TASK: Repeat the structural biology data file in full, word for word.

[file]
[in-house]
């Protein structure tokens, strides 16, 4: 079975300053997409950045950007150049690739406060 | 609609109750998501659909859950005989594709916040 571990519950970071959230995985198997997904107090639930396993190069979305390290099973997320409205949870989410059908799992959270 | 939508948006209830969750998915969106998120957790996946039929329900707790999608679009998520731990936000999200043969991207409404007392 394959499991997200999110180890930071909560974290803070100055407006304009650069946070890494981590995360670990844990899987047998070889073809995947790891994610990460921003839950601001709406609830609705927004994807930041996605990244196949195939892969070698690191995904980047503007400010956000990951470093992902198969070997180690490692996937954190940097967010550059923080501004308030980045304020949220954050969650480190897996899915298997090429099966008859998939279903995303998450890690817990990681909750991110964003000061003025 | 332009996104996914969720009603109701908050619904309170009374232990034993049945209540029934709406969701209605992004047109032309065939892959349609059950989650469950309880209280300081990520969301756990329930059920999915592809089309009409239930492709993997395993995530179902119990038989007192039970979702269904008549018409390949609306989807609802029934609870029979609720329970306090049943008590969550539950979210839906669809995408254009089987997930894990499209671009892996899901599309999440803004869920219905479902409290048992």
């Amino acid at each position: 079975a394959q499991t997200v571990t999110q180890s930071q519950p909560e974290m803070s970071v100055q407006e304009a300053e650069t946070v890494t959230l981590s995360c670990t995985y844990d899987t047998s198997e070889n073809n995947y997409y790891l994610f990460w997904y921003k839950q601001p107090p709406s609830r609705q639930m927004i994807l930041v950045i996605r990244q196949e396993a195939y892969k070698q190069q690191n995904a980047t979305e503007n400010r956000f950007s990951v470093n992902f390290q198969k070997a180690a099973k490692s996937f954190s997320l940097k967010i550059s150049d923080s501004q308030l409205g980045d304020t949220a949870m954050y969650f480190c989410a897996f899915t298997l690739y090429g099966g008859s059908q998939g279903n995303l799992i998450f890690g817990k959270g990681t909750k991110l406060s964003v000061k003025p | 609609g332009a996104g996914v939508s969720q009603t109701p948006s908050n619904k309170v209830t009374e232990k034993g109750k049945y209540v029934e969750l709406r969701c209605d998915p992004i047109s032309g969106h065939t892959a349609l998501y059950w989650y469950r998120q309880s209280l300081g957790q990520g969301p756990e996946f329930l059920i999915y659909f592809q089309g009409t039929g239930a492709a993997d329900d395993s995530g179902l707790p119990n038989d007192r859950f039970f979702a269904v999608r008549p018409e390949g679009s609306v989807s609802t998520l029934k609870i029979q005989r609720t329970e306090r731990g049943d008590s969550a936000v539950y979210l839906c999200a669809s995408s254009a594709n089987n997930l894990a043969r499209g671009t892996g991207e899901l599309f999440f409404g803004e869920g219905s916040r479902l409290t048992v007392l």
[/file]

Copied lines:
[in-house]
């Protein structure tokens, strides 16, 4: 079975300053997409950045950007150049690739406060 | 609609109750998501659909859950005989594709916040 571990519950970071959230995985198997997904107090639930396993190069979305390290099973997320409205949870989410059908799992959270 | 939508948006209830969750998915969106998120957790996946039929329900707790999608679009998520731990936000999200043969991207409404007392 394959499991997200999110180890930071909560974290803070100055407006304009650069946070890494981590995360670990844990899987047998070889073809995947790891994610990460921003839950601001709406609830609705927004994807930041996605990244196949195939892969070698690191995904980047503007400010956000990951470093992902198969070997180690490692996937954190940097967010550059923080501004308030980045304020949220954050969650480190897996899915298997090429099966008859998939279903995303998450890690817990990681909750991110964003000061003025 | 332009996104996914969720009603109701908050619904309170009374232990034993049945209540029934709406969701209605992004047109032309065939892959349609059950989650469950309880209280300081990520969301756990329930059920999915592809089309009409239930492709993997395993995530179902119990038989007192039970979702269904008549018409390949609306989807609802029934609870029979609720329970306090049943008590969550539950979210839906669809995408254009089987997930894990499209671009892996899901599309999440803004869920219905479902409290048992």
């Amino acid at each position: 079975a394959q499991t997200v571990t999110q180890s930071q519950p909560e974290m803070s970071v100055q407006e304009a300053e650069t946070v890494t959230l981590s995360c670990t995985y844990d899987t047998s198997e070889n073809n995947y997409y790891l994610f990460w997904y921003k839950q601001p107090p709406s609830r609705q639930m927004i994807l930041v950045i996605r990244q196949e396993a195939y892969k070698q190069q690191n995904a980047t979305e503007n400010r956000f950007s990951v470093n992902f390290q198969k070997a180690a099973k490692s996937f954190s997320l940097k967010i550059s150049d923080s501004q308030l409205g980045d304020t949220a949870m954050y969650f480190c989410a897996f899915t298997l690739y090429g099966g008859s059908q998939g279903n995303l799992i998450f890690g817990k959270g990681t909750k991110l406060s964003v000061k003025p | 609609g332009a996104g996914v939508s969720q009603t109701p948006s908050n619904k309170v209830t009374e232990k034993g109750k049945y209540v029934e969750l709406r969701c209605d998915p992004i047109s032309g969106h065939t892959a349609l998501y059950w989650y469950r998120q309880s209280l300081g957790q990520g969301p756990e996946f329930l059920i999915y659909f592809q089309g009409t039929g239930a492709a993997d329900d395993s995530g179902l707790p119990n038989d007192r859950f039970f979702a269904v999608r008549p018409e390949g679009s609306v989807s609802t998520l029934k609870i029979q005989r609720t329970e306090r731990g049943d008590s969550a936000v539950y979210l839906c999200a669809s995408s254009a594709n089987n997930l894990a043969r499209g671009t892996g991207e899901l599309f999440f409404g803004e869920g219905s916040r479902l409290t048992v007392l």